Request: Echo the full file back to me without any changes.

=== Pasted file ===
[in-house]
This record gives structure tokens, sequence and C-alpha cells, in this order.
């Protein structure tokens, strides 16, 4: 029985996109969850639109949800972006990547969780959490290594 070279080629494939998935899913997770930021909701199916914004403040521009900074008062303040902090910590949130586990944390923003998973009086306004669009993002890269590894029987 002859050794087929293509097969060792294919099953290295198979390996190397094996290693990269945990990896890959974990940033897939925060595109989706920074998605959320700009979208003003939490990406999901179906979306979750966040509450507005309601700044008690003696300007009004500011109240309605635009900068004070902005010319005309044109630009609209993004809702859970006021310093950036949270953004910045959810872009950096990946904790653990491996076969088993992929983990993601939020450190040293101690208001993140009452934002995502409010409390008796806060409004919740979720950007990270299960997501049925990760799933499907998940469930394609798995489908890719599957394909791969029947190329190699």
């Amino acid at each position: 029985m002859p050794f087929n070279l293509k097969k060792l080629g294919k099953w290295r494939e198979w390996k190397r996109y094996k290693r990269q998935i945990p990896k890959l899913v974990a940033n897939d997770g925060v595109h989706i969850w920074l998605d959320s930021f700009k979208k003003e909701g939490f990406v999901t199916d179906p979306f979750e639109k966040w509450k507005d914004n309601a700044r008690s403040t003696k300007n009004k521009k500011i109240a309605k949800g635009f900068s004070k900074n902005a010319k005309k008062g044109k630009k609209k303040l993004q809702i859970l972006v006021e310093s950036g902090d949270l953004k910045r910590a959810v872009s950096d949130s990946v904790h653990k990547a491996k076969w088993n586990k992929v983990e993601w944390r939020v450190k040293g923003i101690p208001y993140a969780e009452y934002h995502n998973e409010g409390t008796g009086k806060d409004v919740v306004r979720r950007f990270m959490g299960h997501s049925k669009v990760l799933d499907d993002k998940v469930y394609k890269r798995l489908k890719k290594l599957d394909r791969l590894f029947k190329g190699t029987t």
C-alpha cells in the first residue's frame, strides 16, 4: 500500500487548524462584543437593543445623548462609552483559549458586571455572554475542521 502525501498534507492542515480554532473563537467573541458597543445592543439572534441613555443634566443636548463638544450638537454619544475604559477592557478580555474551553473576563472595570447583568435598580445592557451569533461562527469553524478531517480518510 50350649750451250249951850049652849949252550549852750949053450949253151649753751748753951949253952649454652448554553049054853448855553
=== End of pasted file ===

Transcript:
[in-house]
This record gives structure tokens, sequence and C-alpha cells, in this order.
């Protein structure tokens, strides 16, 4: 029985996109969850639109949800972006990547969780959490290594 070279080629494939998935899913997770930021909701199916914004403040521009900074008062303040902090910590949130586990944390923003998973009086306004669009993002890269590894029987 002859050794087929293509097969060792294919099953290295198979390996190397094996290693990269945990990896890959974990940033897939925060595109989706920074998605959320700009979208003003939490990406999901179906979306979750966040509450507005309601700044008690003696300007009004500011109240309605635009900068004070902005010319005309044109630009609209993004809702859970006021310093950036949270953004910045959810872009950096990946904790653990491996076969088993992929983990993601939020450190040293101690208001993140009452934002995502409010409390008796806060409004919740979720950007990270299960997501049925990760799933499907998940469930394609798995489908890719599957394909791969029947190329190699």
């Amino acid at each position: 029985m002859p050794f087929n070279l293509k097969k060792l080629g294919k099953w290295r494939e198979w390996k190397r996109y094996k290693r990269q998935i945990p990896k890959l899913v974990a940033n897939d997770g925060v595109h989706i969850w920074l998605d959320s930021f700009k979208k003003e909701g939490f990406v999901t199916d179906p979306f979750e639109k966040w509450k507005d914004n309601a700044r008690s403040t003696k300007n009004k521009k500011i109240a309605k949800g635009f900068s004070k900074n902005a010319k005309k008062g044109k630009k609209k303040l993004q809702i859970l972006v006021e310093s950036g902090d949270l953004k910045r910590a959810v872009s950096d949130s990946v904790h653990k990547a491996k076969w088993n586990k992929v983990e993601w944390r939020v450190k040293g923003i101690p208001y993140a969780e009452y934002h995502n998973e409010g409390t008796g009086k806060d409004v919740v306004r979720r950007f990270m959490g299960h997501s049925k669009v990760l799933d499907d993002k998940v469930y394609k890269r798995l489908k890719k290594l599957d394909r791969l590894f029947k190329g190699t029987t």
C-alpha cells in the first residue's frame, strides 16, 4: 500500500487548524462584543437593543445623548462609552483559549458586571455572554475542521 502525501498534507492542515480554532473563537467573541458597543445592543439572534441613555443634566443636548463638544450638537454619544475604559477592557478580555474551553473576563472595570447583568435598580445592557451569533461562527469553524478531517480518510 50350649750451250249951850049652849949252550549852750949053450949253151649753751748753951949253952649454652448554553049054853448855553